I never cared for tipsy cake — the wine and brandy flavors overwhelm the cake for my liking — but Dad would slowly savor every bite and serve the leftovers after every meal until the entire bowl of tipsy cake was gone. Many of my Hackney and Brame cousins still talk about that tipsy cake and how much they love it just as my father did. I prefer a simple trifle — with fruit or chocolate — but that’s heresy in my tipsy-cake-lovin’ family. But for those of you Southerners who want an old-fashioned tipsy cake recipe, here is my grandmother’s original with everything made from scratch.

However, it’s 2017 and you probably have enough to do with the Amazon-shopping, present-wrapping and turkey- and dressing-prep so “Pig” sponges, Jell-O custard and Cool Whip shortcuts are acceptable during busy holidays — and the end result (according to my father) is just as delicious and will make you as happy, satisfied and ... well ... ummmm ... just as tipsy as the original.

scuppernong wine (or sherry)

1/4 to 1/2 cup almonds — blanched and without skins (don’t skimp on almonds)

1 quart of custard (see custard recipe below)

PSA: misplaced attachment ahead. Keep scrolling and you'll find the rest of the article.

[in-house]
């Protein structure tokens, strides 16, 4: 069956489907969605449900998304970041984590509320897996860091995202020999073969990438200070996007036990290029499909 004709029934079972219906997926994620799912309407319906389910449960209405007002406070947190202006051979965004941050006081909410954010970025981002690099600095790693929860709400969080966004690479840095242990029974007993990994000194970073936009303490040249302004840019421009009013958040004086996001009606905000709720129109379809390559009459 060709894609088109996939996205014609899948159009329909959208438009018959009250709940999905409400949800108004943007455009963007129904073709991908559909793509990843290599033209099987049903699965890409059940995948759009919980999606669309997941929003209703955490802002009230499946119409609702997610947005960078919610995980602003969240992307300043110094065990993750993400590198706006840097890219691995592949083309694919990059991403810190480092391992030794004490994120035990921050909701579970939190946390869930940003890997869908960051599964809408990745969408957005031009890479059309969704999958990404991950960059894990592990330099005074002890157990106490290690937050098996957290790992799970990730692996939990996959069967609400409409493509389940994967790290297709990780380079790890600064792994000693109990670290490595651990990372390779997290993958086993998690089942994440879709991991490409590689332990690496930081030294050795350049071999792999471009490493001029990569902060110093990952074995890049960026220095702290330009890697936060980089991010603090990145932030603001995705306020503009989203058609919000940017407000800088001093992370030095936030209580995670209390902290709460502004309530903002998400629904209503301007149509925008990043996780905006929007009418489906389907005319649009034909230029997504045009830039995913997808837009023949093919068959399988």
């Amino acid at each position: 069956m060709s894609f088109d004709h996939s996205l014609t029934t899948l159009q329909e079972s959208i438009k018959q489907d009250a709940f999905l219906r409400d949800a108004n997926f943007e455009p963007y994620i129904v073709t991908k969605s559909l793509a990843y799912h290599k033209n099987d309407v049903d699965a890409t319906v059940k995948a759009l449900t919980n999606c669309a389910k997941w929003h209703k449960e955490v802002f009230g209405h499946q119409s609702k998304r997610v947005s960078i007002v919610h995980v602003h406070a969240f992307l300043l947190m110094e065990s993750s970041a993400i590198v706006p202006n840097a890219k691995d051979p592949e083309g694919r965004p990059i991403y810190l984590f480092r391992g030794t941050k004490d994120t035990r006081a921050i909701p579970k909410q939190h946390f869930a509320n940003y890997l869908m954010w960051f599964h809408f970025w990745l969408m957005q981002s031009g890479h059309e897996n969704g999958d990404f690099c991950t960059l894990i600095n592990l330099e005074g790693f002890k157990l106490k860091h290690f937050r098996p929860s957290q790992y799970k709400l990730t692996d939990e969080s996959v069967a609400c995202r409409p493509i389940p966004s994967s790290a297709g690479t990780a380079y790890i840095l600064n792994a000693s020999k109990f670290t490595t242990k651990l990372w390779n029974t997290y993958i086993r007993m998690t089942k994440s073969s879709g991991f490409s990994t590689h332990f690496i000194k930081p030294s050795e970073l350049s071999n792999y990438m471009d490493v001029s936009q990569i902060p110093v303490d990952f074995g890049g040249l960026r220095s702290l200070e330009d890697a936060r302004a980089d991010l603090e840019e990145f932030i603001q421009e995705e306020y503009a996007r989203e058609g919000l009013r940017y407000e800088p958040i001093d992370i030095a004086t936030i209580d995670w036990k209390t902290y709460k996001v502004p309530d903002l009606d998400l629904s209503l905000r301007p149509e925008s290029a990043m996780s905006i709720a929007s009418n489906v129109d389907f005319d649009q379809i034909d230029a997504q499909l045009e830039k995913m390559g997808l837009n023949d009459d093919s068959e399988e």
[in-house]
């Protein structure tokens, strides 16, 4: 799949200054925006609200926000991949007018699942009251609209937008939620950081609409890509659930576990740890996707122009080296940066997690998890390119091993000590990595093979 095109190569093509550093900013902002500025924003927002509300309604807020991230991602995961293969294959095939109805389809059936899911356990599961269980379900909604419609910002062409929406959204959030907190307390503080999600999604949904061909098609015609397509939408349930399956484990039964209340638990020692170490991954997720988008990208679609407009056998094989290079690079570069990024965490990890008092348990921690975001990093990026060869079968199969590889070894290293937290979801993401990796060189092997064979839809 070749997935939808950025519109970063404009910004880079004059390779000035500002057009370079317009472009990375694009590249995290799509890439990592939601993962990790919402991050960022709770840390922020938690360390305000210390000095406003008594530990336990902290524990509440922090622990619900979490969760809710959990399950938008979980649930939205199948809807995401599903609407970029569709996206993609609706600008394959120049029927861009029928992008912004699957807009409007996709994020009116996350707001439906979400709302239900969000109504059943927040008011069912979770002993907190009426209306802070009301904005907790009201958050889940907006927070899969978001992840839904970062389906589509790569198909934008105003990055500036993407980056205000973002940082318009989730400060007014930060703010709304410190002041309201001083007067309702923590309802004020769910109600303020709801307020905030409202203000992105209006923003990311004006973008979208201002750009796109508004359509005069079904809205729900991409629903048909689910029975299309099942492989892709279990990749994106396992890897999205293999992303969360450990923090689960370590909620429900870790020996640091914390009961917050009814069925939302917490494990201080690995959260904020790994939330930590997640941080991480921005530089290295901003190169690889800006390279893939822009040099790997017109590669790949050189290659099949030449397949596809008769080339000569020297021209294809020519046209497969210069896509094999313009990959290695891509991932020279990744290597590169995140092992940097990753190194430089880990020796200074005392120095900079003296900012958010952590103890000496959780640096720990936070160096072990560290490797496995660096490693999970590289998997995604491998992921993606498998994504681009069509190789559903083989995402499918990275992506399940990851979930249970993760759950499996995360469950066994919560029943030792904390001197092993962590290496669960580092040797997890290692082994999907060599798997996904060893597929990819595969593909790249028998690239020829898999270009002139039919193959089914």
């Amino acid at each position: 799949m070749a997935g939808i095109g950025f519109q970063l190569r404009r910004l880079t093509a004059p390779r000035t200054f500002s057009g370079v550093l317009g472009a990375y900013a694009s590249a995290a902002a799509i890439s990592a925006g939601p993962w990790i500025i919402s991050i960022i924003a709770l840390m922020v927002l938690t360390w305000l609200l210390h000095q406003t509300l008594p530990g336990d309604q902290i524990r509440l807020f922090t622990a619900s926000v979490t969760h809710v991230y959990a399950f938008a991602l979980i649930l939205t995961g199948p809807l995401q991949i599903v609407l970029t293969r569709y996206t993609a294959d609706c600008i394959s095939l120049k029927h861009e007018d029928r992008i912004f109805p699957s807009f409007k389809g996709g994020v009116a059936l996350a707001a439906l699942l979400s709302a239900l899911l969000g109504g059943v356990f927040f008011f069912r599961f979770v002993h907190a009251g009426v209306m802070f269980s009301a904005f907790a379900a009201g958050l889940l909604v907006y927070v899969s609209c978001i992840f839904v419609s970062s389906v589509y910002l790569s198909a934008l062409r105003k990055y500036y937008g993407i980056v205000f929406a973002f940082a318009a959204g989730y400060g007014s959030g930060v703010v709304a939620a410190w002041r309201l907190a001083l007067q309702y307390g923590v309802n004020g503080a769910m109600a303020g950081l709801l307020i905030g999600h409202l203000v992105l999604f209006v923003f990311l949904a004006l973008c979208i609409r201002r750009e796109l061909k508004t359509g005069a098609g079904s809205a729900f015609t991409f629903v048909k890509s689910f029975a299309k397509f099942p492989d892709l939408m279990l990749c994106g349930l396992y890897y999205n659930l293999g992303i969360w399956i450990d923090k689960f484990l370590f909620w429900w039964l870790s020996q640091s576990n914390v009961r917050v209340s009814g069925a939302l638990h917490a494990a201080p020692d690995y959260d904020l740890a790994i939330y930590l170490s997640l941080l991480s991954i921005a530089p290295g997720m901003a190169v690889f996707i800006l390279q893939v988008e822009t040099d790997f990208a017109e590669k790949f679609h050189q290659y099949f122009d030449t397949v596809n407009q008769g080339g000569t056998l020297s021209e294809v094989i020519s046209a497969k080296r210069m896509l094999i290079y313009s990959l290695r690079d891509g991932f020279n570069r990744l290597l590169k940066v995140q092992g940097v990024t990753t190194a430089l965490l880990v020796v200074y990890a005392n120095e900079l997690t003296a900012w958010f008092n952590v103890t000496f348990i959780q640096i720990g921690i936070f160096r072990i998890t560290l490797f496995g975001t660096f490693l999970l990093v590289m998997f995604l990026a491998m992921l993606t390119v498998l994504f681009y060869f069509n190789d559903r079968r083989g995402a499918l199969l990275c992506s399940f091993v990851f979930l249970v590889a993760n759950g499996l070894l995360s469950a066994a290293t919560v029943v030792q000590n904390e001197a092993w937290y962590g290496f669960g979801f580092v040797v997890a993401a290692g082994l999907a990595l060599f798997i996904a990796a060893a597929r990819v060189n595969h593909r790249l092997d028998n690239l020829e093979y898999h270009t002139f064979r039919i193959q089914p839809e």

1 pint of freshly whipped cream (or more, if needed)

Sponge Cake Recipe:

3 eggs, separated

3 tablespoons of hot water

1 teaspoon lemon extract

1 teaspoon baking powder

1/4 teaspoon salt

1 cup of sugar-divided

1 cup of flour

Sift dry ingredients together. Beat egg whites until stiff. Slowly add in 1/2 cup of sugar into the stiffened egg whites. In another bowl, add water and extract to yolks beating until very light and then add remaining 1/2 cup of sugar. Gently mix in flour mixture into yolk mixture, and lastly gently fold in beaten egg whites. Pour into two prepared pans and bake at 350 degrees until done.

Hunt’s Custard for Cake:

1 quart of milk

4-6 eggs

1 cup of sugar


Scald milk and pour over eggs beaten with sugar. If 6 eggs are used, no flour is needed but if 4 eggs are used, add 1 tablespoon of flour to the sugar. Return to double boiler and cook custard until somewhat thickened. Flavor with vanilla. Note: Scalding milk isn’t hard, and although it’s not considered necessary these days due to pasteurization, it’s a good way to cook custard and here’s how it’s done: Heat the milk until bubbles appear around the edge of the pan, stirring constantly. Then cool it about 5 minutes before slowly beating it into the eggs. Remember to temper the milk in the eggs so the eggs don’t curdle. You can easily Google information on scalding milk and tempering eggs if needed.

Assembling Tipsy Cakes

While cakes are hot sprinkle wine over them. Stick almonds in cakes. When cool, put cakes in large bowl and pour custard over them. (Note: I would add whipped cream between the cake layers too, but my grandmother’s original recipe doesn’t include that step.) Top with homemade whipped cream and let stand for a few hours to overnight. Serve with whipped cream flavored with wine or brandy. Flavor whipped cream with 1 tablespoon of sugar and 2 tablespoons of brandy.